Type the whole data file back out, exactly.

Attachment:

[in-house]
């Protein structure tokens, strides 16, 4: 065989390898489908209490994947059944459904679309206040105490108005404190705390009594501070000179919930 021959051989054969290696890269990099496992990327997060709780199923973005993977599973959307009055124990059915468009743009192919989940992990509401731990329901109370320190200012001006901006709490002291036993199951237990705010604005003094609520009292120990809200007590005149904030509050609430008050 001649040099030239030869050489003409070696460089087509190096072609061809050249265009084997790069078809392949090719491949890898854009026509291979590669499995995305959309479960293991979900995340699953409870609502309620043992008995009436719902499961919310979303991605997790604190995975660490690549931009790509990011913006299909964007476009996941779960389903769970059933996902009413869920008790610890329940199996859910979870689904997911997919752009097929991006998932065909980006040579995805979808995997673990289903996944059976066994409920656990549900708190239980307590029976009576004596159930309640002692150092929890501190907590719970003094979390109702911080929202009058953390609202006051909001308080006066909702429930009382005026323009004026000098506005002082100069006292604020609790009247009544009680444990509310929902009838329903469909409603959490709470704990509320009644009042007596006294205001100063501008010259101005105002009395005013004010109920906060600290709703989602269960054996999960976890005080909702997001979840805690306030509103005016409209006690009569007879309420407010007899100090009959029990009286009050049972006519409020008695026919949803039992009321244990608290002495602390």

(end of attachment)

[in-house]
């Protein structure tokens, strides 16, 4: 065989390898489908209490994947059944459904679309206040105490108005404190705390009594501070000179919930 021959051989054969290696890269990099496992990327997060709780199923973005993977599973959307009055124990059915468009743009192919989940992990509401731990329901109370320190200012001006901006709490002291036993199951237990705010604005003094609520009292120990809200007590005149904030509050609430008050 001649040099030239030869050489003409070696460089087509190096072609061809050249265009084997790069078809392949090719491949890898854009026509291979590669499995995305959309479960293991979900995340699953409870609502309620043992008995009436719902499961919310979303991605997790604190995975660490690549931009790509990011913006299909964007476009996941779960389903769970059933996902009413869920008790610890329940199996859910979870689904997911997919752009097929991006998932065909980006040579995805979808995997673990289903996944059976066994409920656990549900708190239980307590029976009576004596159930309640002692150092929890501190907590719970003094979390109702911080929202009058953390609202006051909001308080006066909702429930009382005026323009004026000098506005002082100069006292604020609790009247009544009680444990509310929902009838329903469909409603959490709470704990509320009644009042007596006294205001100063501008010259101005105002009395005013004010109920906060600290709703989602269960054996999960976890005080909702997001979840805690306030509103005016409209006690009569007879309420407010007899100090009959029990009286009050049972006519409020008695026919949803039992009321244990608290002495602390």